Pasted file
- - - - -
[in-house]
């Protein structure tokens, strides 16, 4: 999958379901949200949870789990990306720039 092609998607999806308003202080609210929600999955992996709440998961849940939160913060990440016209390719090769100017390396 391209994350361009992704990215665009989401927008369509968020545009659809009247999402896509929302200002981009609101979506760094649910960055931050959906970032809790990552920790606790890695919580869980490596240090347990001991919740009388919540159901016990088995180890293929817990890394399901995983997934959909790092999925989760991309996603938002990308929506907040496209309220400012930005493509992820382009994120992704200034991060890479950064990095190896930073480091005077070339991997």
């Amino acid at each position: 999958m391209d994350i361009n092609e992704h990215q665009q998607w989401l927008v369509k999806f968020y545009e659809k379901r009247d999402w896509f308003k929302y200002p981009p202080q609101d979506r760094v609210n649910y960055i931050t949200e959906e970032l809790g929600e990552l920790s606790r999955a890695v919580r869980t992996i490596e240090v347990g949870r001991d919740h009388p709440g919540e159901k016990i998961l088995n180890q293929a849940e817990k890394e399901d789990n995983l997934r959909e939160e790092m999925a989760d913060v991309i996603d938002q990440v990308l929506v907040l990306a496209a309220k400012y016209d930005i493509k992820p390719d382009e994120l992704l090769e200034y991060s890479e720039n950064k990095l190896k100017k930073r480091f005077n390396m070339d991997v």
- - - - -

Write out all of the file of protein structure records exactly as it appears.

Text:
[in-house]
């Protein structure tokens, strides 16, 4: 999958379901949200949870789990990306720039 092609998607999806308003202080609210929600999955992996709440998961849940939160913060990440016209390719090769100017390396 391209994350361009992704990215665009989401927008369509968020545009659809009247999402896509929302200002981009609101979506760094649910960055931050959906970032809790990552920790606790890695919580869980490596240090347990001991919740009388919540159901016990088995180890293929817990890394399901995983997934959909790092999925989760991309996603938002990308929506907040496209309220400012930005493509992820382009994120992704200034991060890479950064990095190896930073480091005077070339991997």
């Amino acid at each position: 999958m391209d994350i361009n092609e992704h990215q665009q998607w989401l927008v369509k999806f968020y545009e659809k379901r009247d999402w896509f308003k929302y200002p981009p202080q609101d979506r760094v609210n649910y960055i931050t949200e959906e970032l809790g929600e990552l920790s606790r999955a890695v919580r869980t992996i490596e240090v347990g949870r001991d919740h009388p709440g919540e159901k016990i998961l088995n180890q293929a849940e817990k890394e399901d789990n995983l997934r959909e939160e790092m999925a989760d913060v991309i996603d938002q990440v990308l929506v907040l990306a496209a309220k400012y016209d930005i493509k992820p390719d382009e994120l992704l090769e200034y991060s890479e720039n950064k990095l190896k100017k930073r480091f005077n390396m070339d991997v």